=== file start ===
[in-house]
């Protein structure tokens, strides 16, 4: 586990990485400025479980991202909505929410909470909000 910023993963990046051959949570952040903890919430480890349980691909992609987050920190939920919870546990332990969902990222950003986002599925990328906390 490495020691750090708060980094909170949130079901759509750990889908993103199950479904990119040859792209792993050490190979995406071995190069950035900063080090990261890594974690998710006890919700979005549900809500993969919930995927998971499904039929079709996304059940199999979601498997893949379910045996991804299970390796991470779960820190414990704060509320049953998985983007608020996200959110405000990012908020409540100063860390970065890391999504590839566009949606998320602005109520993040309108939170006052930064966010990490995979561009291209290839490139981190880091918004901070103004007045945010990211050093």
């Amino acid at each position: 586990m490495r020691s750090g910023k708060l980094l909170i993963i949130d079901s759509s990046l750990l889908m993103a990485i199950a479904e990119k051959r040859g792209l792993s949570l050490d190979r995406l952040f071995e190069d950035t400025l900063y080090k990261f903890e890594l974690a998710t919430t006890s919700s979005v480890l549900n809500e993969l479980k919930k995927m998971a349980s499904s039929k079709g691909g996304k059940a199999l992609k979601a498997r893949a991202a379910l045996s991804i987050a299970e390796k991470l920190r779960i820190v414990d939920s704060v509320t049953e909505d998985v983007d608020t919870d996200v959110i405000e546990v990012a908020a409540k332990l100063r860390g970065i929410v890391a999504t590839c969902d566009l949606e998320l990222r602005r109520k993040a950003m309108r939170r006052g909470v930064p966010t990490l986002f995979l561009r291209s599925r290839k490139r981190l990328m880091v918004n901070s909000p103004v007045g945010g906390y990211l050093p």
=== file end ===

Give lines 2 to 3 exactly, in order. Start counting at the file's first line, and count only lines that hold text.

């Protein structure tokens, strides 16, 4: 586990990485400025479980991202909505929410909470909000 910023993963990046051959949570952040903890919430480890349980691909992609987050920190939920919870546990332990969902990222950003986002599925990328906390 490495020691750090708060980094909170949130079901759509750990889908993103199950479904990119040859792209792993050490190979995406071995190069950035900063080090990261890594974690998710006890919700979005549900809500993969919930995927998971499904039929079709996304059940199999979601498997893949379910045996991804299970390796991470779960820190414990704060509320049953998985983007608020996200959110405000990012908020409540100063860390970065890391999504590839566009949606998320602005109520993040309108939170006052930064966010990490995979561009291209290839490139981190880091918004901070103004007045945010990211050093």
């Amino acid at each position: 586990m490495r020691s750090g910023k708060l980094l909170i993963i949130d079901s759509s990046l750990l889908m993103a990485i199950a479904e990119k051959r040859g792209l792993s949570l050490d190979r995406l952040f071995e190069d950035t400025l900063y080090k990261f903890e890594l974690a998710t919430t006890s919700s979005v480890l549900n809500e993969l479980k919930k995927m998971a349980s499904s039929k079709g691909g996304k059940a199999l992609k979601a498997r893949a991202a379910l045996s991804i987050a299970e390796k991470l920190r779960i820190v414990d939920s704060v509320t049953e909505d998985v983007d608020t919870d996200v959110i405000e546990v990012a908020a409540k332990l100063r860390g970065i929410v890391a999504t590839c969902d566009l949606e998320l990222r602005r109520k993040a950003m309108r939170r006052g909470v930064p966010t990490l986002f995979l561009r291209s599925r290839k490139r981190l990328m880091v918004n901070s909000p103004v007045g945010g906390y990211l050093p």